Tactics Ogre: The Knight of Lodis
So you’ve beaten Golden Sun and are jonesing for something that’ll chew your waking hours and give you dull cramps in your hands. Well, look no further than Tactics Ogre for all your masochistic needs. Like most strategy-RPGs, TO eschews narrative and exploration to focus exclusively on fighting battles. It’s probably for the best because the plot here is marred by spotty localization and peppered with holes. To make matters worse, TO’s heady list of exotic names and places makes it a chore to keep up with the storyline. The good news is, you don’t really have to understand every twist and turn of the tale to enjoy the game’s deep strategy battles. Veterans of the original TO or its remote cousin Final Fantasy Tactics (both PS1) should know that this is an overall easier game mostly because you can save mid-battle, anytime, anywhere. And similar to the job system in FFT, characters live and die in TO by the nature of their class. Everybody begins as a generic soldier, but can graduate into a knight, ninja, wizard or any of the 14 other classes in the game. Combine these class variations with painstaking tactical details like different weapon techniques, terrain modifiers or random weather effects, and TO is a strategy junkie’s dream come true. Frosting on the cake comes in the form of the game’s excellent Versus mode, where you play head-to-head against a friend. It’s an incredibly hardcore game for such a tiny little system.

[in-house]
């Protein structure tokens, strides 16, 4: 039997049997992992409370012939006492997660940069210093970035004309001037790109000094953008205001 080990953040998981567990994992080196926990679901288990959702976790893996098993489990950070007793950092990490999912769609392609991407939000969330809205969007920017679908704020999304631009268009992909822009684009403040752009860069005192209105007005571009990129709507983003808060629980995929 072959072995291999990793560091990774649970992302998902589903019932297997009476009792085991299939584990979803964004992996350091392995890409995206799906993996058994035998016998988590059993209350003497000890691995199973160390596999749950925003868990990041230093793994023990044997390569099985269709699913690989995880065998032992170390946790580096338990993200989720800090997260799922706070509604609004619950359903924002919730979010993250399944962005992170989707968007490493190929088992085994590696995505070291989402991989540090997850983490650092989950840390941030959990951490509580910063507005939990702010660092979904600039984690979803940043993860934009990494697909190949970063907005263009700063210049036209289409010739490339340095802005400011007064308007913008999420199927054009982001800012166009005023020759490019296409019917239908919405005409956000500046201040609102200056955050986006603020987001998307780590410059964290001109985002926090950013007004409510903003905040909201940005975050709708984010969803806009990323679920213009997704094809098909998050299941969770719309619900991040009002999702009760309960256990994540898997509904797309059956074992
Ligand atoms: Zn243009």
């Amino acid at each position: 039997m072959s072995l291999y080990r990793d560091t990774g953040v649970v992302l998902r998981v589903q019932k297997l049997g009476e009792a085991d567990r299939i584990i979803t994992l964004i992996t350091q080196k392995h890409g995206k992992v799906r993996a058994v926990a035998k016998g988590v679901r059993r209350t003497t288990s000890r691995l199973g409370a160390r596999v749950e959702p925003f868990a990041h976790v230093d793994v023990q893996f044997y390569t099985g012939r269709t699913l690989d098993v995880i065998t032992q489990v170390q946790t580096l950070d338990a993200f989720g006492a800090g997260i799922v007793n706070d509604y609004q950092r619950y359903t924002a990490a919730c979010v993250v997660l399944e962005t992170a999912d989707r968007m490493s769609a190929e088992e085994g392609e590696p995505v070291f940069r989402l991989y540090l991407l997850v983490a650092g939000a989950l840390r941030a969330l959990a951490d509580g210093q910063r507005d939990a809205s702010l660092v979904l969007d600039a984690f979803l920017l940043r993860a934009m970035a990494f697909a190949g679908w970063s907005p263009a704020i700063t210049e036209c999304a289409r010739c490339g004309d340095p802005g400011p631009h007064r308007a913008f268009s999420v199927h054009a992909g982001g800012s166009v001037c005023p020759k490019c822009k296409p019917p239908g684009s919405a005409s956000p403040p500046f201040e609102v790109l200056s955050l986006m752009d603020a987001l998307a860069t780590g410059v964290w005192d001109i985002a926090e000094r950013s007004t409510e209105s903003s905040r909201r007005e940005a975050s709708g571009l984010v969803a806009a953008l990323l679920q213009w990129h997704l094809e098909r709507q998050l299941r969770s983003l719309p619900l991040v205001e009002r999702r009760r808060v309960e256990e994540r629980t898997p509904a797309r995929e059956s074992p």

Strategy-RPGs are a rare breed. Chess-like in their depth, linear in storytelling and incomprehensible to many, they’re enjoyed by an even rarer breed of gamer. The latest Tactics Ogre sustains that notion. If you’re a fan of the series, or if games like Final Fantasy Tactics lured you into the genre, you’ll enjoy 7'0’s rich, layered gameplay. This sort of game requires a steep level of commitment though, as mastering the multiple job classes, keeping up with the labyrinthine plot, and surviving the hours-long battles are not tasks for less-determined gamers. But for those cut from the right cloth, TO remains an uncompromising joy.
Tactics is everything a fantasy strategy-RPG should be and more. It has a mythical storyline (with a few too many names of people and places to keep track of). It has lots of very cool character classes with different abilities to master-this is what turns it from a plain-ol’ strategy game into an addicting drug. You can’t put it down because you don’t want to stop leveling up your party members (Final Fantasy Tactics fans know what I mean). It has amazing graphics. But because Tactics is so full of detail, chock-full of little icons, stats, menus, numbers, etc., it’s a little bit too much game for the small screen. Play it with a magnifying glass.